Who Is Kent Rollins, The Culinary Cowboy?

Imagine roaming the open plains of Oklahoma in an 1876 Studebaker chuck wagon. Imagine guiding hunters through the thin, cold air of 7000 to 12,000-foot elevations and cooking elk and mule deer deep in the Gila Wilderness of New Mexico. Imagine waking up at the crack of dawn to prepare sausages and eggs, bake sourdough or buttermilk biscuits, and boil bitter cowboy coffee over an old firewood stove for cowboys' breakfasts on a ranch. This is the life Kent Rollins has chosen to live for over 25 years as a chuck wagon and cowboy cook working on ranches across the United States.

Born in a rural community near Hollis, Oklahoma, Rollins grew up surrounded by ranchers and farms (per Kent Rollins). According to an interview in the Milwaukee Journal Sentinel, his passion for sharing the cowboy lifestyle through food began when he helped his uncle cook for elk hunters in the early '80s. In the interview, he recalls having to pack supplies on a mule, and how he realized he loved experimenting with recipes on those arduous trips. This led him to buy and restore a 19th-century chuck wagon, and from there, he set out on a mission to feed hungry cowboys and people interested in preserving historic ways of life across the country.

Kent Rollins earns his fame

The centerpiece of Kent Rollins' cowboy cooking style is a handmade wood-burning stove named Bertha (per Kent Rollins). Designed to last a lifetime, Rollins has crafted hearty chicken pot pies, thick steak frites, creamy white chicken chilis, spicy baked bean casseroles, and more, with Bertha's hefty, 385-pound steel body. Rollins also sells handmade replicas of Bertha for those cooks willing to pay several thousand dollars to test their cowboy cooking skills (per Hasty Bake Charcoal Grills). The cast iron pan is another coveted staple of Rollins' culinary endeavors. Through his popular YouTube channel, Cowboy Kent Rollins, he teaches viewers to clean, season, and care for their cast iron cookware (per Kent Rollins). As he shares his knowledge of rustic cooking, Rollins provides an extensive archive of cast iron skillet recipes ranging from succulent seared chuck ribeye steaks, crunchy fried rabbit, and creamy tuna casseroles.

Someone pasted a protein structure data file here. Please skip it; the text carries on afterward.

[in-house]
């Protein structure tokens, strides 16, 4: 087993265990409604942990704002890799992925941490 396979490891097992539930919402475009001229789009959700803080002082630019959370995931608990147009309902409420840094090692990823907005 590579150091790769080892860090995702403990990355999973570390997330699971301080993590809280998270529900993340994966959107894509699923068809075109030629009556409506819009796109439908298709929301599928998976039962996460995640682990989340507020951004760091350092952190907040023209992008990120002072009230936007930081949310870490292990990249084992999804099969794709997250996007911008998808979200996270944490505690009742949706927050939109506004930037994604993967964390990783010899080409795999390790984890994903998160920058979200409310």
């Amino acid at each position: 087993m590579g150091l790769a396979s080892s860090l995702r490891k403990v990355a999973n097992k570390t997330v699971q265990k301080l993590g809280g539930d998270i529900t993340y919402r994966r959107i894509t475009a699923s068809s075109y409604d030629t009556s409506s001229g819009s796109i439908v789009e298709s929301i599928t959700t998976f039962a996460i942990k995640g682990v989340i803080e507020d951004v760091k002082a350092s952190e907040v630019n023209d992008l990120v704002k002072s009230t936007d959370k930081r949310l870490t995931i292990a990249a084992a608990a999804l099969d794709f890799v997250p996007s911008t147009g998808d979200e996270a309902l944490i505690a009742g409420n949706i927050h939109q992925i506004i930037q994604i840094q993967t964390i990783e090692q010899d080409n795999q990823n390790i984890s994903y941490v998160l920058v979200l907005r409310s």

Throughout the decades, Rollins' journey to keep traditions of the American West alive and provide good, honest food for everyone has garnered him several television appearances on Food Network's acclaimed shows, per IMDb. In a 2010 episode of "Throwdown! with Bobby Flay," Rollins beat Bobby Flay with his chicken fried steak while they were cooking on a ranch, according to Country Rebel. He also appeared on "Chopped Grill Masters," "Chopped Redemption," and "Cutthroat Kitchen." In 2015, Rollins told CBS News that his background taught him "simplicity, most of all" and "being able to improvise" — an ethos he still carries today.